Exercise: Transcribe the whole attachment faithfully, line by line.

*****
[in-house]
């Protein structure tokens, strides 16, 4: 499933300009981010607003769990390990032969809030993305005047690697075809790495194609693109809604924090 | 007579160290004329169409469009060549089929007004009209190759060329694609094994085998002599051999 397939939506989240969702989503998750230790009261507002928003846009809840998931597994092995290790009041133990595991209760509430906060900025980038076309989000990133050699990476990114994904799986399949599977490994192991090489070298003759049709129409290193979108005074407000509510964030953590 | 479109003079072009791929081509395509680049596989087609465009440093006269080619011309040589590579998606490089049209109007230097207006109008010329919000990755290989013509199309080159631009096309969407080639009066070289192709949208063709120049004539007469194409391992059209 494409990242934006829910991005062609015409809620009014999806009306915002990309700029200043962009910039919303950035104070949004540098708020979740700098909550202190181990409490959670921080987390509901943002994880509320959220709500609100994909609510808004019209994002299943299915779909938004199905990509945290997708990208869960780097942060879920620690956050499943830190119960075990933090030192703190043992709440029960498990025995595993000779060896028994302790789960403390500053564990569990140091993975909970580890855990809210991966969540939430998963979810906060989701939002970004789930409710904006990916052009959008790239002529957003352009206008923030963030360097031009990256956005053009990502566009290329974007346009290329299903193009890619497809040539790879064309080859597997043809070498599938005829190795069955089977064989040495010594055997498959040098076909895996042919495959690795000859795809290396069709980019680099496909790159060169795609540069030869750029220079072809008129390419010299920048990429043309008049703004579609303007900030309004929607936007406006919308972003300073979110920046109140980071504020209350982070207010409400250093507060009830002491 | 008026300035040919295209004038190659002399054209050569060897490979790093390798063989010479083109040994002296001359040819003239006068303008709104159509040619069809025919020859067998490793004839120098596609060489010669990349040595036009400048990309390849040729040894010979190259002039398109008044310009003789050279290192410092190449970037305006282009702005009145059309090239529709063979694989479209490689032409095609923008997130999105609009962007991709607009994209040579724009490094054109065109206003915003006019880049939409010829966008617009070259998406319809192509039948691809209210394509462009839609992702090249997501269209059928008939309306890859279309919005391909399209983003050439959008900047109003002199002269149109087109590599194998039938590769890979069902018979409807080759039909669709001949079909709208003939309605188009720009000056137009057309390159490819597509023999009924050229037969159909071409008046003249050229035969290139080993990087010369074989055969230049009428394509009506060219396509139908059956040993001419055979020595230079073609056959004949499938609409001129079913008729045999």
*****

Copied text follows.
[in-house]
């Protein structure tokens, strides 16, 4: 499933300009981010607003769990390990032969809030993305005047690697075809790495194609693109809604924090 | 007579160290004329169409469009060549089929007004009209190759060329694609094994085998002599051999 397939939506989240969702989503998750230790009261507002928003846009809840998931597994092995290790009041133990595991209760509430906060900025980038076309989000990133050699990476990114994904799986399949599977490994192991090489070298003759049709129409290193979108005074407000509510964030953590 | 479109003079072009791929081509395509680049596989087609465009440093006269080619011309040589590579998606490089049209109007230097207006109008010329919000990755290989013509199309080159631009096309969407080639009066070289192709949208063709120049004539007469194409391992059209 494409990242934006829910991005062609015409809620009014999806009306915002990309700029200043962009910039919303950035104070949004540098708020979740700098909550202190181990409490959670921080987390509901943002994880509320959220709500609100994909609510808004019209994002299943299915779909938004199905990509945290997708990208869960780097942060879920620690956050499943830190119960075990933090030192703190043992709440029960498990025995595993000779060896028994302790789960403390500053564990569990140091993975909970580890855990809210991966969540939430998963979810906060989701939002970004789930409710904006990916052009959008790239002529957003352009206008923030963030360097031009990256956005053009990502566009290329974007346009290329299903193009890619497809040539790879064309080859597997043809070498599938005829190795069955089977064989040495010594055997498959040098076909895996042919495959690795000859795809290396069709980019680099496909790159060169795609540069030869750029220079072809008129390419010299920048990429043309008049703004579609303007900030309004929607936007406006919308972003300073979110920046109140980071504020209350982070207010409400250093507060009830002491 | 008026300035040919295209004038190659002399054209050569060897490979790093390798063989010479083109040994002296001359040819003239006068303008709104159509040619069809025919020859067998490793004839120098596609060489010669990349040595036009400048990309390849040729040894010979190259002039398109008044310009003789050279290192410092190449970037305006282009702005009145059309090239529709063979694989479209490689032409095609923008997130999105609009962007991709607009994209040579724009490094054109065109206003915003006019880049939409010829966008617009070259998406319809192509039948691809209210394509462009839609992702090249997501269209059928008939309306890859279309919005391909399209983003050439959008900047109003002199002269149109087109590599194998039938590769890979069902018979409807080759039909669709001949079909709208003939309605188009720009000056137009057309390159490819597509023999009924050229037969159909071409008046003249050229035969290139080993990087010369074989055969230049009428394509009506060219396509139908059956040993001419055979020595230079073609056959004949499938609409001129079913008729045999």